So why, then, is he writing for this encyclopedia? An encyclopedia is not, say, Counterpunch, the frequently antisemitic online magazine which Ignatiev has also contributed to, or Race Traitor, the strange online journal he started. One turns to an encyclopedia for an overview, a dispassionate account of the development of a particular subject, a summation of its key controversies. “The purpose of an encyclopedia,” wrote the French philosopher Diderot, who devoted himself to assembling the great work of the French Enlightenment called the Encyclopédie, “is to collect knowledge disseminated around the globe.”

Judged by this yardstick, Ignatiev’s effort falls woefully short. Imagine a creationist writing about evolution and you will have some sense of the crackling errors and ugly distortions which litter the text. It was not surprising, therefore, that the Zionism entry was noticed by several academics and that it was brought to the attention of the American Jewish Committee (AJC), the organization which sponsors Z Word.

Solomonia posted about this as well.

New Democratiya (14/Autumn 2008) Available Now

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14 / Autumn 2008

Editor’s Page

Letters to the Editor

Michael Walzer
Robert Reich
Anne-Marie Slaughter
Mark Major
David Lowe
Ben Gidley
David Miliband
Eric Lee
Martin Shaw
David Clark
Elizabeth Porter
Martin Shaw/David Hirsh
Max Dunbar
Tom Gallagher
Eric B. Litwack
Lawrence J. Haas
Cathy Lowy
Gary Kent
David R. Adler
Kevin Higgins
Michael Weiss
Denis Healey

Interview with Robert Reich / Supercapitalism: A Critique

University of Michigan Cuts Ties with Crackpot Press

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[H/t Solomonia]

This is a bit dated (last month) from Inside HigherEd:

In September, the University of Michigan Press faced intense criticism from pro-Israel groups — and questions from some regents — over its distribution of a book called Overcoming Zionism, which argues that the creation of Israel was a mistake and urges adoption of the “one state” solution to the Israeli-Palestinian conflict in which Israelis and Palestinians would form a new country, without a Jewish character. Michigan wasn’t the publisher, but it distributed the book under a deal with Pluto Press, a leftist British publisher with extensive lists on the Middle East and international affairs.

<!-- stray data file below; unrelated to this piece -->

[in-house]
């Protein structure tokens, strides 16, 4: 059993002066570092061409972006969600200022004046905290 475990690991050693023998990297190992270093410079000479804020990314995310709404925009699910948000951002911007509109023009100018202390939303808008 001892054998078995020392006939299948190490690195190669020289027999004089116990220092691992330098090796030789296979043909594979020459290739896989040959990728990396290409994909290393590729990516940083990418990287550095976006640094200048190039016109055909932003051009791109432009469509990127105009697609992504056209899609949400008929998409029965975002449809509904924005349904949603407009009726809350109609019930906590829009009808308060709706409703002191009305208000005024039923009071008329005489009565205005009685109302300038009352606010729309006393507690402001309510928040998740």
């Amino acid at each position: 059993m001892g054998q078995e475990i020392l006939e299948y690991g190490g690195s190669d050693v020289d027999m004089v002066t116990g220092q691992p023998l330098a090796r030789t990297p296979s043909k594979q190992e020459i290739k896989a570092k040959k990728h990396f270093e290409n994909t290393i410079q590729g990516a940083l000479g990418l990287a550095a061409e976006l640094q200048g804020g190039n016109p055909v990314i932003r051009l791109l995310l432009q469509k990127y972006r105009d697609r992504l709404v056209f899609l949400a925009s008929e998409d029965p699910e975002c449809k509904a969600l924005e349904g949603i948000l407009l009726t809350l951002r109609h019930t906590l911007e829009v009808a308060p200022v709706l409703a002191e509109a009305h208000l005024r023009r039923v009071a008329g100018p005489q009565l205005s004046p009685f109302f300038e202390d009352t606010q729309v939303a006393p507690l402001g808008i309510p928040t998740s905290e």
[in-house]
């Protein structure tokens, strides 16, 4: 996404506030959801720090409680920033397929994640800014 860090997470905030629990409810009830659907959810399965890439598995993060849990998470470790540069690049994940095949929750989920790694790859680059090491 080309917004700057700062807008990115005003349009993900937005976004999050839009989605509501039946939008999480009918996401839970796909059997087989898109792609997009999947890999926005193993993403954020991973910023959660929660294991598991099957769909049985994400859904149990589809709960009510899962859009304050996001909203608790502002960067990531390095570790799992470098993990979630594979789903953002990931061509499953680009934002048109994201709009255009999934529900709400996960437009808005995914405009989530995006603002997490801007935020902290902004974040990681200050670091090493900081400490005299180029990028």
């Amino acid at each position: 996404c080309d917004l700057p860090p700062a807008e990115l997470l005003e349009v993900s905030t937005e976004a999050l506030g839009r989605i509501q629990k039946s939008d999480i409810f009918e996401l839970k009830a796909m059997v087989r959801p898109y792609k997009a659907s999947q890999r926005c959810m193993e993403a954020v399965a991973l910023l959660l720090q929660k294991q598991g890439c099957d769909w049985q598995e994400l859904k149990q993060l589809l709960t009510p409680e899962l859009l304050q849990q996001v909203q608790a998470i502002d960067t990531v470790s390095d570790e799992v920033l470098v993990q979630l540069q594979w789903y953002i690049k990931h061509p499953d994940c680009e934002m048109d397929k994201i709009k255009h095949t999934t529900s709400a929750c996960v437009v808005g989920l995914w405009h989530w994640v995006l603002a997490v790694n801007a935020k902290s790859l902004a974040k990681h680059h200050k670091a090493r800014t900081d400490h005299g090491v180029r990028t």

Some critics of the book demanded that Michigan stop distributing the book, which it briefly did, and cut ties to Pluto immediately. The university declined to do so, and resumed distributing the book, citing both contractual obligations to Pluto and concerns that halting distribution because of content would raise issues of academic freedom. By the end of this year, however, Michigan will no longer be distributing the book or have any ties to Pluto Press.

[read it all]

In the comments below one finds the following:

“Shame on zionists for seeking to suppress views they disagrees with. What next: book burnings? Shame on the University of Michigan Press for caving into this pressure.”

“This is a good example of how much muscle the Israeli Lobby has in the US. The U of Michigan should be ashamed to cave in to the unjustified bantering of the Israeli groups who seek to control American thought and policy.”